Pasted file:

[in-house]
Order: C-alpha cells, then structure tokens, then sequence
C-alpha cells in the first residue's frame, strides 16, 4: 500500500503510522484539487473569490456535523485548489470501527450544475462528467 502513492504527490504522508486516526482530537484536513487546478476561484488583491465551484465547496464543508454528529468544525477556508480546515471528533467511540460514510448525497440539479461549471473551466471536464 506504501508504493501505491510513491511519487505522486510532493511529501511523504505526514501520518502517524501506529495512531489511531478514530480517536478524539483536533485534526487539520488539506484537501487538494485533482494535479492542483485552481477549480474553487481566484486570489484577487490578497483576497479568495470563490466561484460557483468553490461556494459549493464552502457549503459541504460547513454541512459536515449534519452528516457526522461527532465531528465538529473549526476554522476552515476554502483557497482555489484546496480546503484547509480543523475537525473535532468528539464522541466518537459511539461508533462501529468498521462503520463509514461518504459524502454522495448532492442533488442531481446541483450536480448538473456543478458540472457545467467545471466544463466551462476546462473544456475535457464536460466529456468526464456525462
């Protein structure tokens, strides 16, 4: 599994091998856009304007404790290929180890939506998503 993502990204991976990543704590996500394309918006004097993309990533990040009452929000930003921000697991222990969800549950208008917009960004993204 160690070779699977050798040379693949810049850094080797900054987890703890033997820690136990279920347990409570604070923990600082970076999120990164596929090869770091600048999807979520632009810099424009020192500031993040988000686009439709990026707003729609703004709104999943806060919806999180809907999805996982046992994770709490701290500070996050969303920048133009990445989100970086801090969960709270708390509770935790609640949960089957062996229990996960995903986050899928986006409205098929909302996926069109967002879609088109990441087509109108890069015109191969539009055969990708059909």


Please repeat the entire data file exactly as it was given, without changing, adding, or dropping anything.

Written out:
[in-house]
Order: C-alpha cells, then structure tokens, then sequence
C-alpha cells in the first residue's frame, strides 16, 4: 500500500503510522484539487473569490456535523485548489470501527450544475462528467 502513492504527490504522508486516526482530537484536513487546478476561484488583491465551484465547496464543508454528529468544525477556508480546515471528533467511540460514510448525497440539479461549471473551466471536464 506504501508504493501505491510513491511519487505522486510532493511529501511523504505526514501520518502517524501506529495512531489511531478514530480517536478524539483536533485534526487539520488539506484537501487538494485533482494535479492542483485552481477549480474553487481566484486570489484577487490578497483576497479568495470563490466561484460557483468553490461556494459549493464552502457549503459541504460547513454541512459536515449534519452528516457526522461527532465531528465538529473549526476554522476552515476554502483557497482555489484546496480546503484547509480543523475537525473535532468528539464522541466518537459511539461508533462501529468498521462503520463509514461518504459524502454522495448532492442533488442531481446541483450536480448538473456543478458540472457545467467545471466544463466551462476546462473544456475535457464536460466529456468526464456525462
């Protein structure tokens, strides 16, 4: 599994091998856009304007404790290929180890939506998503 993502990204991976990543704590996500394309918006004097993309990533990040009452929000930003921000697991222990969800549950208008917009960004993204 160690070779699977050798040379693949810049850094080797900054987890703890033997820690136990279920347990409570604070923990600082970076999120990164596929090869770091600048999807979520632009810099424009020192500031993040988000686009439709990026707003729609703004709104999943806060919806999180809907999805996982046992994770709490701290500070996050969303920048133009990445989100970086801090969960709270708390509770935790609640949960089957062996229990996960995903986050899928986006409205098929909302996926069109967002879609088109990441087509109108890069015109191969539009055969990708059909």